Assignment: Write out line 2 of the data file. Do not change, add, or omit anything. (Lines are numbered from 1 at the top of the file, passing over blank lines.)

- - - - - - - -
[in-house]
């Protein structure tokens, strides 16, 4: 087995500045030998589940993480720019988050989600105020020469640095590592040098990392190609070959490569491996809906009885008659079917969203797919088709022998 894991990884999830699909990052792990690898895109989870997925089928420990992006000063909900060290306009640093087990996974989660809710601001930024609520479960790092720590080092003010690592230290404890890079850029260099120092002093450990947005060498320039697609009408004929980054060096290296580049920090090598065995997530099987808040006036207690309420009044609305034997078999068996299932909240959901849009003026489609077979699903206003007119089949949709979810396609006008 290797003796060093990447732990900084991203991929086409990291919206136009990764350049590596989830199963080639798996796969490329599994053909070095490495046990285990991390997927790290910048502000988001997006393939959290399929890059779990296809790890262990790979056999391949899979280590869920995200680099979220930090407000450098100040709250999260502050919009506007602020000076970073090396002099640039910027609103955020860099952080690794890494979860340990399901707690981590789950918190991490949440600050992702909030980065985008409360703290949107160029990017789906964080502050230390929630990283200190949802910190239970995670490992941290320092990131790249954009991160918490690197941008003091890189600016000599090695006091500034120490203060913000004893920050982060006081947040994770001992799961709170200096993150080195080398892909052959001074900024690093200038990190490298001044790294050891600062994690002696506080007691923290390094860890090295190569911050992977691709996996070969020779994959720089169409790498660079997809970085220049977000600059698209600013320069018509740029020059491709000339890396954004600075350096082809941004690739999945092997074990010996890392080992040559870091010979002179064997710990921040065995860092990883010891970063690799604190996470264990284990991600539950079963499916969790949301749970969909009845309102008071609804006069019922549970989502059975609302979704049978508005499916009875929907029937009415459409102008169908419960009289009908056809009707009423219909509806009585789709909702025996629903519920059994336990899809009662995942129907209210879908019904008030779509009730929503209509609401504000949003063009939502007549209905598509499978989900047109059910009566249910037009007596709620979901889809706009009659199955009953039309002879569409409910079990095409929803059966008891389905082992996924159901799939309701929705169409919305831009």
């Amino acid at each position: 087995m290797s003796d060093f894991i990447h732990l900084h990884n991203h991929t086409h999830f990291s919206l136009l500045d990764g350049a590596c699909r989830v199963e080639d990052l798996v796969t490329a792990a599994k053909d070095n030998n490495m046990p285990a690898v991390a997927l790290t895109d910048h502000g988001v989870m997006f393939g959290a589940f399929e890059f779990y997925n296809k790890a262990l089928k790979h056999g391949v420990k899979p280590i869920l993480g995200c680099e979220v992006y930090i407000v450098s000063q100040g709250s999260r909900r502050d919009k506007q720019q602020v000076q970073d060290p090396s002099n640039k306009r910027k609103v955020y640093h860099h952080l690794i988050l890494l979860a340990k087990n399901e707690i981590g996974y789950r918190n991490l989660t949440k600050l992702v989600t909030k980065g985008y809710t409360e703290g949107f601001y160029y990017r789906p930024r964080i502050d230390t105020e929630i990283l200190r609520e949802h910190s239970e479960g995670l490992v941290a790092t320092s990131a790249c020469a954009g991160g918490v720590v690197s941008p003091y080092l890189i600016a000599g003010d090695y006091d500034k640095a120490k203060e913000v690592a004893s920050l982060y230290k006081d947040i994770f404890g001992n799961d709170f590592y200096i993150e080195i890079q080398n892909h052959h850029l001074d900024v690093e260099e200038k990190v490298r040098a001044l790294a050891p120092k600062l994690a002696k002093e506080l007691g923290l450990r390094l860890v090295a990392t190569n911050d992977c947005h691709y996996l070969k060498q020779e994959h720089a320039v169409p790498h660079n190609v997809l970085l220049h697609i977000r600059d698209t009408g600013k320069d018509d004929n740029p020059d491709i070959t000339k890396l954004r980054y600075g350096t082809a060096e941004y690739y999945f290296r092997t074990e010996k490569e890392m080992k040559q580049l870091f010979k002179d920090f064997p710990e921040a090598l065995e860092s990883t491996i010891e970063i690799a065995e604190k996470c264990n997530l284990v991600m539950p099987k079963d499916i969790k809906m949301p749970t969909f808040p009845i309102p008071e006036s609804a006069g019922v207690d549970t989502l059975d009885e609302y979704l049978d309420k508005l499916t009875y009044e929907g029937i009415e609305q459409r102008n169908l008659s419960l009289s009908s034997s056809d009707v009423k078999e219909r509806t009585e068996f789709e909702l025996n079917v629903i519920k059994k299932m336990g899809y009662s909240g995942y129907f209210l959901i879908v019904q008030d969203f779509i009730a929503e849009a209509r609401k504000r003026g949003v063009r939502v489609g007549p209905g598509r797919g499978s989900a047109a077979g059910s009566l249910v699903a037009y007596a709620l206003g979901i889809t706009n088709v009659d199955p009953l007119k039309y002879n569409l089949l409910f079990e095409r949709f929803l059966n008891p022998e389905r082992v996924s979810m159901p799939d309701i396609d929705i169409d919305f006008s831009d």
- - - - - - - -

């Protein structure tokens, strides 16, 4: 087995500045030998589940993480720019988050989600105020020469640095590592040098990392190609070959490569491996809906009885008659079917969203797919088709022998 894991990884999830699909990052792990690898895109989870997925089928420990992006000063909900060290306009640093087990996974989660809710601001930024609520479960790092720590080092003010690592230290404890890079850029260099120092002093450990947005060498320039697609009408004929980054060096290296580049920090090598065995997530099987808040006036207690309420009044609305034997078999068996299932909240959901849009003026489609077979699903206003007119089949949709979810396609006008 290797003796060093990447732990900084991203991929086409990291919206136009990764350049590596989830199963080639798996796969490329599994053909070095490495046990285990991390997927790290910048502000988001997006393939959290399929890059779990296809790890262990790979056999391949899979280590869920995200680099979220930090407000450098100040709250999260502050919009506007602020000076970073090396002099640039910027609103955020860099952080690794890494979860340990399901707690981590789950918190991490949440600050992702909030980065985008409360703290949107160029990017789906964080502050230390929630990283200190949802910190239970995670490992941290320092990131790249954009991160918490690197941008003091890189600016000599090695006091500034120490203060913000004893920050982060006081947040994770001992799961709170200096993150080195080398892909052959001074900024690093200038990190490298001044790294050891600062994690002696506080007691923290390094860890090295190569911050992977691709996996070969020779994959720089169409790498660079997809970085220049977000600059698209600013320069018509740029020059491709000339890396954004600075350096082809941004690739999945092997074990010996890392080992040559870091010979002179064997710990921040065995860092990883010891970063690799604190996470264990284990991600539950079963499916969790949301749970969909009845309102008071609804006069019922549970989502059975609302979704049978508005499916009875929907029937009415459409102008169908419960009289009908056809009707009423219909509806009585789709909702025996629903519920059994336990899809009662995942129907209210879908019904008030779509009730929503209509609401504000949003063009939502007549209905598509499978989900047109059910009566249910037009007596709620979901889809706009009659199955009953039309002879569409409910079990095409929803059966008891389905082992996924159901799939309701929705169409919305831009």